By Mike Dunn
PHILADELPHIA (CBS) — The School District of Philadelphia’s plan to sell a shuttered high school to Drexel University appears to be a go, and that would mean an infusion of cash for the schools next week as officials struggle to pay the bills by month’s end.
The school district’s immediate cash crisis is so severe that officials desperately need the proceeds of the sale of the now-unused University City High School to Drexel.
But that $25-million deal was threatened as Councilwoman Jannie Blackwell held up a zoning measure because of community concerns about Drexel’s plans (see related story). After weeks of talks between Drexel and the Powelton Village Civic Association, a deal was struck, allowing the sale to move forward.
“Everything worked out,” said Blackwell. “As they say, all’s well that ends well.”
Michael Jones, president of the civic group, agreed.
“I am very relieved that it’s done,” he said today. “We both got some of what we wanted.”
But Drexel must now decide whether to go closing next Monday, four days before Council gives final passage to the zoning changes, expected to come next Thursday.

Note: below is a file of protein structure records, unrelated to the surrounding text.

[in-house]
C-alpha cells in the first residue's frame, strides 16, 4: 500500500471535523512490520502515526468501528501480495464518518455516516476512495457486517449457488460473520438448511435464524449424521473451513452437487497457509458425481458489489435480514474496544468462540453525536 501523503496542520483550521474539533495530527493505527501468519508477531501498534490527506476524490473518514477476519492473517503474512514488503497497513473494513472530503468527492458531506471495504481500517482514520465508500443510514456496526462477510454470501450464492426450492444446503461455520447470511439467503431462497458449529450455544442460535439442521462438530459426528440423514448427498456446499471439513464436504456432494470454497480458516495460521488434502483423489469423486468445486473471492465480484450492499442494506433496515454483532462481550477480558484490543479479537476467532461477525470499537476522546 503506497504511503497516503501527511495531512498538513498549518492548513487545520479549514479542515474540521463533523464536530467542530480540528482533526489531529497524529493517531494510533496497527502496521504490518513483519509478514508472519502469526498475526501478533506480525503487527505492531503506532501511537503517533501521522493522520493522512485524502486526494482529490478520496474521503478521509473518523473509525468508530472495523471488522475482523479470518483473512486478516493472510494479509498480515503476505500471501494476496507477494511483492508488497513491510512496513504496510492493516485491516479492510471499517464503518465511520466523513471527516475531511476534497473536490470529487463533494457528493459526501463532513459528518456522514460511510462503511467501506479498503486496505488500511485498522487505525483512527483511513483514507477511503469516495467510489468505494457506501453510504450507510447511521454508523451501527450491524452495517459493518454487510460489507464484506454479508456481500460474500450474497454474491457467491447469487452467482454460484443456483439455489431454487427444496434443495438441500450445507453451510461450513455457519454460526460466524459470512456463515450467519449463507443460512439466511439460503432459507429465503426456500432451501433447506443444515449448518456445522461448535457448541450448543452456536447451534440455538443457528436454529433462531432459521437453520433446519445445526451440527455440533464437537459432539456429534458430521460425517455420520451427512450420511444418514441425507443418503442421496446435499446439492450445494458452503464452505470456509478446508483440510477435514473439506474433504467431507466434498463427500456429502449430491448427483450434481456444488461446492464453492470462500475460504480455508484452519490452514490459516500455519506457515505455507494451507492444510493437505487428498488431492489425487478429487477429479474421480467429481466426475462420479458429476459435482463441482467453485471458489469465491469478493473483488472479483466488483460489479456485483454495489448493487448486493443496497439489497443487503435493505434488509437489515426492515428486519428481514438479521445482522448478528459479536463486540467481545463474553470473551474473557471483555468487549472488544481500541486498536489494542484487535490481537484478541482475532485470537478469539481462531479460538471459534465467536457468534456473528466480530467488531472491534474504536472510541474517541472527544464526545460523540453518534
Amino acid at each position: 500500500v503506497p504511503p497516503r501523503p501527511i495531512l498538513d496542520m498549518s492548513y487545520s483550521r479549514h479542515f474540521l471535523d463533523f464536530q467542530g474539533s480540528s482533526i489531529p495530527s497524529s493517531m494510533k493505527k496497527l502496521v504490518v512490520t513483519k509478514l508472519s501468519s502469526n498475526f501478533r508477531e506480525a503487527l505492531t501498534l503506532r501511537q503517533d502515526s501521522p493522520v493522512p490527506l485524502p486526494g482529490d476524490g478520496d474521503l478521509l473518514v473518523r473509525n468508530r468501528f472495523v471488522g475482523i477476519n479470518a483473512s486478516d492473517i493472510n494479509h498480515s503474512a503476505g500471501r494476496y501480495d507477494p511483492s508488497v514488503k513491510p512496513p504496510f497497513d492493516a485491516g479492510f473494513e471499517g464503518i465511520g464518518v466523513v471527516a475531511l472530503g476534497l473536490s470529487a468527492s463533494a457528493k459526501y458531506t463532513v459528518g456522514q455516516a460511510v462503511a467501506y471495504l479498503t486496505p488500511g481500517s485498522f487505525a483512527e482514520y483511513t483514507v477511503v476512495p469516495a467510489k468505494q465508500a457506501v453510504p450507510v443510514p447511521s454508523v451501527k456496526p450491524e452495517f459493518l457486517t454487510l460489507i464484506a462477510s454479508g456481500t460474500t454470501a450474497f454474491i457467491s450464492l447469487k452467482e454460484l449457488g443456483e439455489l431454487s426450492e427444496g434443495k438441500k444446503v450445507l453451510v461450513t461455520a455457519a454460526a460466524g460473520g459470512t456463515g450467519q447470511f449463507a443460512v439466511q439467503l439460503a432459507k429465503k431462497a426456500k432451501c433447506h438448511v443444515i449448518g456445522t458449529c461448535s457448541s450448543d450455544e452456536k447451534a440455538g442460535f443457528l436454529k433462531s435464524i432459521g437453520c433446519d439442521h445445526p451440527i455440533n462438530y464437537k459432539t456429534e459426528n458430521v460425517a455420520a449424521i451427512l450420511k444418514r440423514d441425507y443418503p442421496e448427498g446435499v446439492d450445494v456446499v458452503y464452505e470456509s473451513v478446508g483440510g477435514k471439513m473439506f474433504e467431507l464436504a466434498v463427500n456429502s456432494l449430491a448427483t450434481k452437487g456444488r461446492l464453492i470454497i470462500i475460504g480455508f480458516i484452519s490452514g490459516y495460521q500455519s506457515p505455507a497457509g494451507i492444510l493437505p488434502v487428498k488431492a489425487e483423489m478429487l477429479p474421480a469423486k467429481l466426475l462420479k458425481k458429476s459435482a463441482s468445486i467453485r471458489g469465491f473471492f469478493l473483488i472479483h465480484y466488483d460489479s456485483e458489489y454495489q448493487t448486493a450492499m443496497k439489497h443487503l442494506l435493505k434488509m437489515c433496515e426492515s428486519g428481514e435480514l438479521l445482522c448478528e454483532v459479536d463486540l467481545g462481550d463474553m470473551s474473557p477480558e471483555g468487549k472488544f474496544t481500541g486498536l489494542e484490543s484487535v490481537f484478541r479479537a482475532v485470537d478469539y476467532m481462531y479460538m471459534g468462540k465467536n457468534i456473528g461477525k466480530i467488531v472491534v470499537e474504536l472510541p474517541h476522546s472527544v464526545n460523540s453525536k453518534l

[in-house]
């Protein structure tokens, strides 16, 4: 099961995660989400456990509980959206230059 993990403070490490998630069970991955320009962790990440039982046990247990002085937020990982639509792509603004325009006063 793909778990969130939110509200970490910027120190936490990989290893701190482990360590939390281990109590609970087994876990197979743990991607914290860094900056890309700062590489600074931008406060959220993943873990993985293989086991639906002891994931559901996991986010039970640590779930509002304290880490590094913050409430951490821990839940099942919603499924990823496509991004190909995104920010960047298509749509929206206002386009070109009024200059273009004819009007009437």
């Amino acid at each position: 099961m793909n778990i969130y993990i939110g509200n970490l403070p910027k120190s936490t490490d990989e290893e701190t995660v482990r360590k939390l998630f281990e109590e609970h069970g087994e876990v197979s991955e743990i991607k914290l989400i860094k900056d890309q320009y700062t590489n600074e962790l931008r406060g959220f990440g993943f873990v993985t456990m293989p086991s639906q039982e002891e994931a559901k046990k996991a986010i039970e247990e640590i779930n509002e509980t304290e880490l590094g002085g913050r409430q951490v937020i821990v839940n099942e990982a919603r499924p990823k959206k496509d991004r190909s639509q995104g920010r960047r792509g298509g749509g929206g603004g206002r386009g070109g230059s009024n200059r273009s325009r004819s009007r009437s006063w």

Blackwell believes the university will move ahead with the closing.
“I think that will be fine. They (the district) will get their 25.5 million dollars from Drexel,” Blackwell says.
Mayor Nutter, for his part, just wants it done.
“One way or the other, it needs to get resolved. The district needs the money. The school children need the money,” the mayor said.
Meantime, Council has given final approval to a bill that helps the district next school year: it authorized the use of city sales tax revenues to give the district up to $120 million.
There was no immediate comment from Drexel University whether the school will go to closing on the shuttered high school as planned next Monday. Drexel intends to build new office space, an elementary school, and residential units on the site, at 36th and Filbert Streets.
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